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Iran welcomed on Tuesday a U.S. intelligence report on its nuclear
Iran welcomed on Tuesday a U.S. intelligence report on its nuclear program which concluded it was for peaceful purposes and that Tehran had halted weapons production in 2003.

The U.S. National Intelligence Estimate (NIE), published on Monday, contradicted a previous intelligence assessment in 2005 which stated Iran was actively pursuing a nuclear bomb.

The NIE, which brings together the views of 16 U.S. intelligence organizations, said: "Tehran's decision to halt its nuclear weapons program suggests it is less determined to develop nuclear weapons than we have been judging since 2005."

Iran's foreign minister said that the West would now have to review its position on Iran's nuclear program, taking the report into account.

"Now those states that had questions and concerns [about the peaceful character of] Iran's nuclear program will have to adjust their position, by factoring in realities," Manuchehr Mottaki said.

His view was echoed by Alaeddin Boroujerdi, head of Iran's parliamentary foreign policy and security commission: "The recognition by the U.S. intelligence community of the peaceful orientation of Iran's nuclear program should become official policy for the U.S. administration."

"I believe that from the beginning American intelligence organizations knew Iran had not deviated (from peaceful atomic aims)," he said.

But the assessment said Iran is continuing to enrich uranium, which is the biggest stumbling block for Western countries, and could still develop nuclear weapons, but not until 2010 - 2015.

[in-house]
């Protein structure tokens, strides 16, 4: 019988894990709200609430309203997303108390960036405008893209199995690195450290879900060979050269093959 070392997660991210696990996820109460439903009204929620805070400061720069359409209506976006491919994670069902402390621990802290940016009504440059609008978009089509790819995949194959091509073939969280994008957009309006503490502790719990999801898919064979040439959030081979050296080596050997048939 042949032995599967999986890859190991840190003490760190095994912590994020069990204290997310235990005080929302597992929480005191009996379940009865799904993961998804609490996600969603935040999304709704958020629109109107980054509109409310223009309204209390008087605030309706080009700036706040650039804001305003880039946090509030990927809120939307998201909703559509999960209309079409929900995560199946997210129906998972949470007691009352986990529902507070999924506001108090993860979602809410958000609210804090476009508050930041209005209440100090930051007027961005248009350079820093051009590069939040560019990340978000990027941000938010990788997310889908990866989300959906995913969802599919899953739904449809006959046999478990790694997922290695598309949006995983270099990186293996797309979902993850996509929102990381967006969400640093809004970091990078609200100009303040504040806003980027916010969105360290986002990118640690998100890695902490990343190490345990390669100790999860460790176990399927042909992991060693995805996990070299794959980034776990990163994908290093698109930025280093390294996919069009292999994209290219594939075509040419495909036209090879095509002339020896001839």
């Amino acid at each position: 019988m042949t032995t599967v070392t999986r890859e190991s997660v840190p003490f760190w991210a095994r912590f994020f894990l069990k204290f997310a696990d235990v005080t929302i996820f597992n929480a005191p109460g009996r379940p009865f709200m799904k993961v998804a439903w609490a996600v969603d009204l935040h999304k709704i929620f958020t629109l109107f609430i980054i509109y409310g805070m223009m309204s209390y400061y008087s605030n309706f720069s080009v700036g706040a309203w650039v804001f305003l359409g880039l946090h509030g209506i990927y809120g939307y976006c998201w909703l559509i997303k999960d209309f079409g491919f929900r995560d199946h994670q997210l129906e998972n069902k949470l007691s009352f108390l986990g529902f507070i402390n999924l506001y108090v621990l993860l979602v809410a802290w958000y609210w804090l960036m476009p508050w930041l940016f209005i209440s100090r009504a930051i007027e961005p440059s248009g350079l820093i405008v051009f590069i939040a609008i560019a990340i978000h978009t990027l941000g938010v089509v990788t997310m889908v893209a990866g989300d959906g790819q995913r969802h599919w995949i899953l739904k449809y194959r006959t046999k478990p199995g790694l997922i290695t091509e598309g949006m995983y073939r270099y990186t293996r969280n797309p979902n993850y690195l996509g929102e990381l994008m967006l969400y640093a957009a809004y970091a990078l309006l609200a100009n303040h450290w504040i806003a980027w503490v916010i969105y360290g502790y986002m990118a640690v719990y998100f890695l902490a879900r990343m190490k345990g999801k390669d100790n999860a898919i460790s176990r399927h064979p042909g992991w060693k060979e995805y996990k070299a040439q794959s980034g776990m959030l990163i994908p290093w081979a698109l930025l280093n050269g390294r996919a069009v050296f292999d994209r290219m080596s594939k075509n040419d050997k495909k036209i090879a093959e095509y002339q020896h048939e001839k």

U.S. National Security Adviser Stephen Hadley said the risk of Iran acquiring a nuclear weapon remains "a serious problem." The estimate suggests Bush "has the right strategy: intensified international pressure along with a willingness to negotiate a solution that serves Iranian interests, while ensuring the world will never have to face a nuclear-armed Iran," he said.

Iran would not be able to technically produce and reprocess enough plutonium for a weapon before about 2015, the report says. But ultimately it has the technical and industrial capacity to build a bomb "if it decides to do so."

The U.S. and its European allies suspect Iran of pursing a covert program to build nuclear weapons and have pushed for tougher sanctions against Tehran. The Islamic Republic has refused to halt uranium enrichment, a process needed in both weapons production and electricity generation, insisting that its nuclear program is peaceful.

A report delivered last month by the chief of the International Atomic Energy Agency, Mohamed ElBaradei, stresses the positive aspects of Iran's "nuclear dossier," saying the country has provided extra documentation, noting, however, that the Islamic Republic was continuing to enrich uranium.

Iran has interpreted this as IAEA recognition of its nuclear program's stated peaceful goals, and has demanded that two sets of sanctions be lifted against the Islamic Republic.

Iranian President Mahmoud Ahmadinejad has said his country's efforts to withstand Western pressure to close down the nuclear program are of more importance to him than the actual program itself.

Saeed Jalili, who heads Iran's Supreme National Security Council, held talks in London Friday with EU foreign policy chief Javier Solana prior to a meeting in Paris on Saturday between the six countries mediating in the Iranian nuclear dispute.

A further round of sanctions against the Islamic Republic has so far been blocked by China and Russia.


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